September 2009

As childhood obesity rates continue to rise nationwide, more states are legislating what kids can eat at school. A bill to restrict junk food in South Carolina schools, including food sold by clubs and parent groups, has been revised to allow groups to continue to sell items like candy bars and cookie dough through fundraisers.

The bill, first introduced in January 2009, seeks to address childhood obesity by limiting the fat, saturated fat, calorie, and sugar content of snacks and beverages sold at elementary, middle, and high schools during the school day. As amended, the restrictions would not apply to after-school activities such as sports, performances, or student clubs like yearbook and drama. The revised language further stipulates that the bill "may not be construed to restrict or limit the school-approved sale or distribution by students, teachers, or groups of any food or beverage item for fundraising purposes."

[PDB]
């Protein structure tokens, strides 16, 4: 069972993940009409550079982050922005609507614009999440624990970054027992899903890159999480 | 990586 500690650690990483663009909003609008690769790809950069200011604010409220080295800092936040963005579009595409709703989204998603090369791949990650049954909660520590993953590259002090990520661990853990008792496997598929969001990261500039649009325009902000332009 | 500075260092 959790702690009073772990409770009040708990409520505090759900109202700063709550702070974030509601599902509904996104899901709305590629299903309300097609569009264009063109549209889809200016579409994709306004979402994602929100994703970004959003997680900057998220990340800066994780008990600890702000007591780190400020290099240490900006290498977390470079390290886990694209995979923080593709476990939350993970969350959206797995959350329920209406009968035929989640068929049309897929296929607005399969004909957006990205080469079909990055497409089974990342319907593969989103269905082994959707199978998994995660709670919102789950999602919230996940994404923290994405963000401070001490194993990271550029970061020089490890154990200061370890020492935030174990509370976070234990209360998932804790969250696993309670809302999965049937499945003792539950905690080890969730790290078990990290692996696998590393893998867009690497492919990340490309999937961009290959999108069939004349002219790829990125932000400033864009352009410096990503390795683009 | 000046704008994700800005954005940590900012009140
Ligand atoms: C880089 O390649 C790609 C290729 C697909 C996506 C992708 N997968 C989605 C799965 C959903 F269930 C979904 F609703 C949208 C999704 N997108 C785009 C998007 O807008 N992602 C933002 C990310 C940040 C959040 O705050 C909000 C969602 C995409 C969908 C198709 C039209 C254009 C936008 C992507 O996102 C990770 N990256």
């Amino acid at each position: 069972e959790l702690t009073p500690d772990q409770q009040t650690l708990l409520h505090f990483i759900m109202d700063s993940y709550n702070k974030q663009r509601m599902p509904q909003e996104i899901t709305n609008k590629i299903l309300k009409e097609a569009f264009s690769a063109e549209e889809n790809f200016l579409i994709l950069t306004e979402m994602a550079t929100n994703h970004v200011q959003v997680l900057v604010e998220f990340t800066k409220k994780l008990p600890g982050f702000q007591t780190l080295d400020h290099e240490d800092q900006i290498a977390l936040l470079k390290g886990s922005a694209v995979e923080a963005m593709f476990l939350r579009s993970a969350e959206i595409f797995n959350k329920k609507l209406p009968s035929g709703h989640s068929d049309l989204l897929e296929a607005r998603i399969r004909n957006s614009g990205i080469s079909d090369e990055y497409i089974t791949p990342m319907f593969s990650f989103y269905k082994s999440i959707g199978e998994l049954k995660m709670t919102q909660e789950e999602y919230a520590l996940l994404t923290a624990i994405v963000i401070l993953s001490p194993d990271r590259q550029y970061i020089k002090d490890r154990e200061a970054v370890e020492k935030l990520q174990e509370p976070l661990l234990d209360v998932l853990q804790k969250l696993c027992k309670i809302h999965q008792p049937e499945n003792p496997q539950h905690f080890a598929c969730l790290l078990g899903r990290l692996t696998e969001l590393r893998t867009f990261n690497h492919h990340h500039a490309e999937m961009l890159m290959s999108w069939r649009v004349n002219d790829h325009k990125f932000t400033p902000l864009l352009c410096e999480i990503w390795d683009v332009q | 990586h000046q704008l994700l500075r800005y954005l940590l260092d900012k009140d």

The South Carolina School Boards Association worked to change the bill's language and soften what the organization considered a one-size-fits-all approach. "We do not oppose the bill's intent of providing healthy food choices to children," says spokeswoman Debbie Elmore. "What we opposed is the specific calorie and portion requirements that conflicted with state and national laws....We also wanted to make sure the bill did not limit fundraising activities of nonprofit support organizations in the school." The amended version passed the House and was sent to the Senate in May for discussion.